Films>Visions of Okinawa: Cinematic Reflections

Paradise View

May 13, 2022 7:00 pm
OKINAWA IN FOCUS SERIES open_in_newGLOBUS FILM SERIES open_in_new

『パラダイスビュー』

In-Person Screening

Friday, May 13 at 7 pm

Sonny and Naomi

Screening followed by opening night reception featuring a live musical performance by Okinawan duo Sonny Ochiai (Uta-Sanshin) and Naomi Mizoguchi (Fue, Uta-Sanshin).

North American Premiere of 2021 Edit. Go Takamine’s rarely screened first theatrical feature is a pioneering work of Okinawan cinema. Taking place shortly before the resumption of Japanese sovereignty over Okinawa, this leisurely-paced film tacitly addresses the island prefecture’s complicated history of occupation through the story of a community’s preparations for a wedding between a local girl and a Japanese teacher. On the periphery of these events is Reishu, who quits his job on a U.S. military base and uses the extra time to catch snakes and play with ants—and get the bride-to-be pregnant.

Dir. Go Takamine, 1985, 117 min., DCP, color, in Okinawan (Uchinaaguchi) and Japanese with English subtitles. With Kaoru Kobayashi, Jun Togawa, Haruomi Hosono.

Tickets: $15 / $10 members

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Director's Note

“Is Okinawa Japan?” I once said that Okinawa would be Japan if it lost its characteristic languor, or chirudai.

I would venture to say that what all of the films in this series have in common is that they present the confusion, verification, conflict, and struggle surrounding Okinawa being declared part of Japan as of May 15, 1972. They take a very cautious and careful approach to the question of whether or not Okinawa is Japan, a question that belongs to the realm of the “negative memory” of the reversion.

In my case, what I wanted to capture in my films is the repose of spirits, or mabui, of the deceased, who are perhaps still drifting through the daily landscape of Okinawa, the only part of Japan to experience ground warfare. However, it is the living who have “memory gaps,” and since the living are unreliable, those gaps cannot be completely reconciled. These memory gaps are endless. And so too are the “record gaps.” “Recording the air,” whether that is a documentary or narrative work, is a particularly important element in identifying a place. I think that is one of the most exciting aspects of cinema.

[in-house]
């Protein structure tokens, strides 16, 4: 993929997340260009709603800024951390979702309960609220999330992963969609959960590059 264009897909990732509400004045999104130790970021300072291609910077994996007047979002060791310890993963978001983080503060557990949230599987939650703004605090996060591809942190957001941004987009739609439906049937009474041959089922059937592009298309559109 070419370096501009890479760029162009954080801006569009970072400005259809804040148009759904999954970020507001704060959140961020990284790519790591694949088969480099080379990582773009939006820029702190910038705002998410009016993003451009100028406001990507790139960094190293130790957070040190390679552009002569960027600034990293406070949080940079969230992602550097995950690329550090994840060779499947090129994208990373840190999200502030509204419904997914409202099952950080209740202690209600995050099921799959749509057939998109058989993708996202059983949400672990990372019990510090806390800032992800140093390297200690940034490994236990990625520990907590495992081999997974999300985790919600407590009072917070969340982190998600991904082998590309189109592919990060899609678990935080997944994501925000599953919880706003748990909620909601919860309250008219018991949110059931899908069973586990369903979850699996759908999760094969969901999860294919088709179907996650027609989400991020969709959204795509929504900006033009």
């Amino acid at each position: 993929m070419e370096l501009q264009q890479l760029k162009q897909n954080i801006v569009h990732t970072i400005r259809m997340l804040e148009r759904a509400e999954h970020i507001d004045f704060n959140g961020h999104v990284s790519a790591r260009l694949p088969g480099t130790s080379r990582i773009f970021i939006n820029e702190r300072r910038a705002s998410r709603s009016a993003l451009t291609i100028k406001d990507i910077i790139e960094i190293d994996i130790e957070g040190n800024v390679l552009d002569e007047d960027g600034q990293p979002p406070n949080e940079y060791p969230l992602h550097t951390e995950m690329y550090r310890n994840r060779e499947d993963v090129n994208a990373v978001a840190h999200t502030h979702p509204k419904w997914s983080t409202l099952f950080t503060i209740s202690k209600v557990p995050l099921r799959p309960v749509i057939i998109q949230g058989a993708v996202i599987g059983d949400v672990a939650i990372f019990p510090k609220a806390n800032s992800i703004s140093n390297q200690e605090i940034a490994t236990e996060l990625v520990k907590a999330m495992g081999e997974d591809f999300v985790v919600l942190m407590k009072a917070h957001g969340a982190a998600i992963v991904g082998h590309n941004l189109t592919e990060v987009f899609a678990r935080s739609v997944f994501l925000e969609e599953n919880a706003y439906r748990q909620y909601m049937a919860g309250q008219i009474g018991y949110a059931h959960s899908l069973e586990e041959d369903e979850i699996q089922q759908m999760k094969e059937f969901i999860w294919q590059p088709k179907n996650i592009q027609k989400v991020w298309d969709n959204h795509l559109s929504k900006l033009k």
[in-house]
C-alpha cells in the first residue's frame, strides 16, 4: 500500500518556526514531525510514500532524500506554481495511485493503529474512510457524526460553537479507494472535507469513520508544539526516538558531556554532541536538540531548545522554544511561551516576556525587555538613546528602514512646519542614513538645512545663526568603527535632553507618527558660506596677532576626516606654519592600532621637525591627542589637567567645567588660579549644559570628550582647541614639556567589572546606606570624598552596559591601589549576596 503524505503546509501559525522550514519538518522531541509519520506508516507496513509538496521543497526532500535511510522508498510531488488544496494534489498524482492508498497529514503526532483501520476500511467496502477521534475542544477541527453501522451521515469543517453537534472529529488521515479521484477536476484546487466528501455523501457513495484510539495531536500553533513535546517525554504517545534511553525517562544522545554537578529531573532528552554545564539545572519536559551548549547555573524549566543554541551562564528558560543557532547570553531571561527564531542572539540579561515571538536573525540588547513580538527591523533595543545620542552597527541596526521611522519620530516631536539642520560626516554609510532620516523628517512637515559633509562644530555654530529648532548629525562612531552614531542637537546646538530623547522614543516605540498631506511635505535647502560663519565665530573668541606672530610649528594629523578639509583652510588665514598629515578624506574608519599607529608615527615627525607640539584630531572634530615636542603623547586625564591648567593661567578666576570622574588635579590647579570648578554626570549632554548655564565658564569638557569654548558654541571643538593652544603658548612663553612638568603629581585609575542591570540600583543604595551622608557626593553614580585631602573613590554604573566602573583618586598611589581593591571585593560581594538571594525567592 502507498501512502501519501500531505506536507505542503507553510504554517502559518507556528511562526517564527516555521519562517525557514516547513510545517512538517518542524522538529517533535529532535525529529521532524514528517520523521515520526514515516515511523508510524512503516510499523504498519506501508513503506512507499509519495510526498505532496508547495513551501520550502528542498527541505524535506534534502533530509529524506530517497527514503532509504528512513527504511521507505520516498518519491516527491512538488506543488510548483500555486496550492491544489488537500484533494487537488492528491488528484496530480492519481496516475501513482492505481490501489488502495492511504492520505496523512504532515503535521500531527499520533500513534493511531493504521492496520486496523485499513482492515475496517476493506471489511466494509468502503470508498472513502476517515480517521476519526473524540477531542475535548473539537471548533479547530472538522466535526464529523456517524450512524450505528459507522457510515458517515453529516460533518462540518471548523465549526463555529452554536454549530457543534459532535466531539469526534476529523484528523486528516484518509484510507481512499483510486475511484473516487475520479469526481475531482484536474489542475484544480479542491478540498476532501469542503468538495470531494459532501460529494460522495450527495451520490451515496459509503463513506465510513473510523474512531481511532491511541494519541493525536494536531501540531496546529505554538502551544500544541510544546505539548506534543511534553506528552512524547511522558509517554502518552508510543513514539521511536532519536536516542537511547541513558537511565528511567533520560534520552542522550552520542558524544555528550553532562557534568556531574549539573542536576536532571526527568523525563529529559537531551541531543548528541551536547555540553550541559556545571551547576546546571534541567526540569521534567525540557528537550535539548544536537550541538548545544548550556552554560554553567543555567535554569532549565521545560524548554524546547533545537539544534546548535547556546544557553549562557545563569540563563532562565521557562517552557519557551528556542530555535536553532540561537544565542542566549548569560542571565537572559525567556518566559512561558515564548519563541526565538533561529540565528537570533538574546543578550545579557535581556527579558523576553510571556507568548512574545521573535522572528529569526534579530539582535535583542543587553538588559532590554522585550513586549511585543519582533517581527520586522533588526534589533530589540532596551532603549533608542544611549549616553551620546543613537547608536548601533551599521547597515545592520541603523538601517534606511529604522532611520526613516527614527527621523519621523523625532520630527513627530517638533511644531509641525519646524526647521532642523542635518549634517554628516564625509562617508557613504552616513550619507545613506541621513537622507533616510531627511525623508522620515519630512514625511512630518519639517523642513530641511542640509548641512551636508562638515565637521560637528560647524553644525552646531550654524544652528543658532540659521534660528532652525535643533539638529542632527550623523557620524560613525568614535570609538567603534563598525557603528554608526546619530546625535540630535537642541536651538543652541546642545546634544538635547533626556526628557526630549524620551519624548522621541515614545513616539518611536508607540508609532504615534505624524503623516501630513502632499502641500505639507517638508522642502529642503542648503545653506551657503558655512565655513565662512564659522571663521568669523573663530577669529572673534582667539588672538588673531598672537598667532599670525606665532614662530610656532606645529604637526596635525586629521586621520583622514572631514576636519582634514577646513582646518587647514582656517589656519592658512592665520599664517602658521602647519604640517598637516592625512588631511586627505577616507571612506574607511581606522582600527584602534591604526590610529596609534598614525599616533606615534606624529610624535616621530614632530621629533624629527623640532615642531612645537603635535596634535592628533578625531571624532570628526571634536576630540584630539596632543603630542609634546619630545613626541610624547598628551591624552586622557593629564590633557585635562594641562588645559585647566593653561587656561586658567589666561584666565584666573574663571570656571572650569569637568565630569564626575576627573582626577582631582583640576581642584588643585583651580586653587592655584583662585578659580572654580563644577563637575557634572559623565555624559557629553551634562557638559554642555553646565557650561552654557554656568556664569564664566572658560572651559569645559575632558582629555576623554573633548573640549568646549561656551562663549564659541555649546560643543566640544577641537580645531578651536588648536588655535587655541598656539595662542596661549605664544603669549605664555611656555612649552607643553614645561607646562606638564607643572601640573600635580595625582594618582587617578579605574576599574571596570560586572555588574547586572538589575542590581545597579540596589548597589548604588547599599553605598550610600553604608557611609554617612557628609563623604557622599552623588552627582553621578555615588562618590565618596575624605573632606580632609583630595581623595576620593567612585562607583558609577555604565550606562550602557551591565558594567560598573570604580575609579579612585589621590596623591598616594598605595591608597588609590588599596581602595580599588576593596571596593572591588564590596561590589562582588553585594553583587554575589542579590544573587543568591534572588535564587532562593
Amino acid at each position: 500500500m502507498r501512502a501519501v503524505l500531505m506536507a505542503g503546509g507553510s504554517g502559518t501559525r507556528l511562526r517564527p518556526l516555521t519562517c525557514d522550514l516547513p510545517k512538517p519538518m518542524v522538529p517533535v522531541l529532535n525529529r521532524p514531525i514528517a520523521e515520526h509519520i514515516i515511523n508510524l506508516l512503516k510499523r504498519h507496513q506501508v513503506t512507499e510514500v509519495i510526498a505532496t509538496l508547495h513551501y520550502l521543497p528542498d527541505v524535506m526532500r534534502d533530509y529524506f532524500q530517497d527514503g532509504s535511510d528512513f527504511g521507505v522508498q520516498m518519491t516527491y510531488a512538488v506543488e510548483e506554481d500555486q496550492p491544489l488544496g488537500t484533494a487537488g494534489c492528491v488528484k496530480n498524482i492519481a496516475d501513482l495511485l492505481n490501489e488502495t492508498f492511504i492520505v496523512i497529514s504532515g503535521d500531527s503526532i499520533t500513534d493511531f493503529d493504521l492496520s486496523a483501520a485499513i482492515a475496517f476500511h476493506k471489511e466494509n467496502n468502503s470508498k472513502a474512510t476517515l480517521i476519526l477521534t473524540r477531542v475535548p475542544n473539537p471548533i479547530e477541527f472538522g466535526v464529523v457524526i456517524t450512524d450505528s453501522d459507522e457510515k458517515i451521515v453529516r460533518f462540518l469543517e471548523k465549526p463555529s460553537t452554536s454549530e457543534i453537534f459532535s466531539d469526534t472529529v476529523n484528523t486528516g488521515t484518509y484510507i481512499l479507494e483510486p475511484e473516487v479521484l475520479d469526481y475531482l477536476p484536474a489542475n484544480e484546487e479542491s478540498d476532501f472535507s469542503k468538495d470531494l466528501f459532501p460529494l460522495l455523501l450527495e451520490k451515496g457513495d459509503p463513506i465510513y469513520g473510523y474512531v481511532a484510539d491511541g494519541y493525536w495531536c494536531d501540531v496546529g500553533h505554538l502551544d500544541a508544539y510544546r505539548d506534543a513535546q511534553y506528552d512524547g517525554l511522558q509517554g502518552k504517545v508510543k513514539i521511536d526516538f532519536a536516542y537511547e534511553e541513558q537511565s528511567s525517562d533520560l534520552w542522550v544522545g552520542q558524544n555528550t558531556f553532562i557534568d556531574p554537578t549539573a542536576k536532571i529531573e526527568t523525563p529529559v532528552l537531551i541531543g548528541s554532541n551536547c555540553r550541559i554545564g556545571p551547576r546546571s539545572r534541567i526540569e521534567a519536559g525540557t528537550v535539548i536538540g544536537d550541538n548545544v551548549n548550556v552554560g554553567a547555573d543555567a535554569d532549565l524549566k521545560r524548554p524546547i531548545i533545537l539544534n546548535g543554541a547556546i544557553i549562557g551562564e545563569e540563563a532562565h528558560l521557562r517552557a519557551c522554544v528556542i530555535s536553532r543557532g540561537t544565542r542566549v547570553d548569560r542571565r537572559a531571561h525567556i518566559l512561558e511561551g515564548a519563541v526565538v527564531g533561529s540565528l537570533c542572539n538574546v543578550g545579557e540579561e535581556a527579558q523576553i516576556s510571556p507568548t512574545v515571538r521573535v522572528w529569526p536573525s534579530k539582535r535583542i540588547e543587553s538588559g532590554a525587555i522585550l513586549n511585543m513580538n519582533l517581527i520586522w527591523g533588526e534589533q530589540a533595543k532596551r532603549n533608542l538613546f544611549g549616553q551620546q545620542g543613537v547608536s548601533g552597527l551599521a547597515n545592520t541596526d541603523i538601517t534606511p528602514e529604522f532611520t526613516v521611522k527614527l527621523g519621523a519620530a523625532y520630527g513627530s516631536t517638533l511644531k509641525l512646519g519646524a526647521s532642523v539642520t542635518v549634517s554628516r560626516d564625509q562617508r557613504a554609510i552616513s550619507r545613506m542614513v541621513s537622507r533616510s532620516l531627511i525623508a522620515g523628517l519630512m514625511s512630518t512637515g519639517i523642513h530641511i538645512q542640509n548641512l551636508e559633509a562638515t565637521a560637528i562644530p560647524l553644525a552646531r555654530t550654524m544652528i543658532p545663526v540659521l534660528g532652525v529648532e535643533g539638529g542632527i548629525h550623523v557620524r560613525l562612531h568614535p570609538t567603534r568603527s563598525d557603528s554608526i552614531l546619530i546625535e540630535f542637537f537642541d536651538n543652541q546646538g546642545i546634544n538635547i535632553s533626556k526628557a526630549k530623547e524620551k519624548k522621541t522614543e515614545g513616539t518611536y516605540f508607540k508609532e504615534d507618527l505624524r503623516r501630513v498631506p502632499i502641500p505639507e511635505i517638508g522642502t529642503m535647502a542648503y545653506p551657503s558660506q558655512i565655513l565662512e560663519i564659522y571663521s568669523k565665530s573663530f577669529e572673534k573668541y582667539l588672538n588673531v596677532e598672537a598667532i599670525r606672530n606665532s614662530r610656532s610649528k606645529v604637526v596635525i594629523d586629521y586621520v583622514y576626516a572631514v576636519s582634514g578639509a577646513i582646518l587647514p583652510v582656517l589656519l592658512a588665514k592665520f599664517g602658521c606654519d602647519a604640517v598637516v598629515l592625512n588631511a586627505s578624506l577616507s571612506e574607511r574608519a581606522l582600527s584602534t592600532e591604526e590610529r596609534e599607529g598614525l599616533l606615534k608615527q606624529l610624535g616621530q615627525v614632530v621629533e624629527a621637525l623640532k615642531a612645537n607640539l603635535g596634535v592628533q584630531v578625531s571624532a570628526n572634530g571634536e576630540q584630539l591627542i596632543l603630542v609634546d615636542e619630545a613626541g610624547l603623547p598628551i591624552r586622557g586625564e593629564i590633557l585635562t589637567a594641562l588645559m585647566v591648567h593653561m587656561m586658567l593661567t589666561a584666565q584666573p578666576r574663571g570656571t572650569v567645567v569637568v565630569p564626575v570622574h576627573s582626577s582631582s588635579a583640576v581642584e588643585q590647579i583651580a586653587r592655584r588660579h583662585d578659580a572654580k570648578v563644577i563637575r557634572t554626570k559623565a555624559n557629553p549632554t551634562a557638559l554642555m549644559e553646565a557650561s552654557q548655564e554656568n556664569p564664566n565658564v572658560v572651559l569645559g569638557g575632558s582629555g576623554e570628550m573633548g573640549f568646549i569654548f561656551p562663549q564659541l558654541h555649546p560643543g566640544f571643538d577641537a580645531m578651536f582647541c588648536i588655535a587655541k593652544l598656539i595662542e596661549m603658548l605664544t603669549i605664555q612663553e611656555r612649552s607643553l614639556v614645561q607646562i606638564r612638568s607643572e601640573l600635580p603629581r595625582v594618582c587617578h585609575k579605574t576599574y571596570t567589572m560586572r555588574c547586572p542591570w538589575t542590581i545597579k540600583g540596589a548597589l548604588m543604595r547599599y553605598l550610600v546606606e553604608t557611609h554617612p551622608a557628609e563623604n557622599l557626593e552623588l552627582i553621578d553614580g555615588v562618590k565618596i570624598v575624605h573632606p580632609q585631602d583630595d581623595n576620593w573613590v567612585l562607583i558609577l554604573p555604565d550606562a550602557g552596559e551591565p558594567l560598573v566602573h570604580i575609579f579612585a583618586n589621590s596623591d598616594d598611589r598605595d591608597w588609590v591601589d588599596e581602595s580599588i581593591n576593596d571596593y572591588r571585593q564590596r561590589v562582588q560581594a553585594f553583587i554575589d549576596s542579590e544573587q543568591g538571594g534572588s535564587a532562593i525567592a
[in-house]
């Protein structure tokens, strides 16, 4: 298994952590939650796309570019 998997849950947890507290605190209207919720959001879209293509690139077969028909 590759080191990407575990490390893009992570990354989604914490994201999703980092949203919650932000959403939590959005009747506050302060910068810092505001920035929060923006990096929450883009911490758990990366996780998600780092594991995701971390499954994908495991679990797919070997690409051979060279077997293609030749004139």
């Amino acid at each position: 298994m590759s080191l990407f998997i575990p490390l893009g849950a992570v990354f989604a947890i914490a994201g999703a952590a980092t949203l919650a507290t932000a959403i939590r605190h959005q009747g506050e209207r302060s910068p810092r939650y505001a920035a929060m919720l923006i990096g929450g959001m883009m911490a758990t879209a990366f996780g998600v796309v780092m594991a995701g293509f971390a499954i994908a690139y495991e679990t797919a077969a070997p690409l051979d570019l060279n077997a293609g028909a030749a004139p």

I would like to extend my gratitude to Japan Society, for planning and programming this series, as well as to all of the audience members.

- Go Takamine
Director of Paradise View and Untamagiru
4/30/22

Image: Paradise View © Osamu Muranaka

Visions of Okinawa: Cinematic Reflections is supported, in part, by an award from the National Endowment for the Arts and a generous gift from The Globus Family.

National Endowment for the ArtsThe Globus Family

Special Thanks to Alex Zahlten; Bob Hunter (Icarus Films); Go Takamine; Mark Johnson (Harvard Film Archive); Mayumi Miyoshi (Oshima Productions); Tomoko Takedani Sater; Sachiko Sone (Parco); Shiori Takata (Toei); Yoshio Yasui (Kobe Planet Film Archive).

Japan Society Film programs are generously supported by ORIX Corporation USA, public funds from the New York City Department of Cultural Affairs in partnership with the City Council, and endowment support from the Lila Wallace-Reader's Digest Endowment Fund. Additional season support is provided by The Globus Family, Akiko Koide and Shohei Koide, David Toberisky, Geoff and Fumi Matters, Laurel Gonsalves, and David S. Howe. Transportation assistance is provided by Japan Airlines, the exclusive Japanese airline sponsor of Japan Society Film.

ORIX Corporation USANew York City Department of Cultural Affairs
Japan Airlines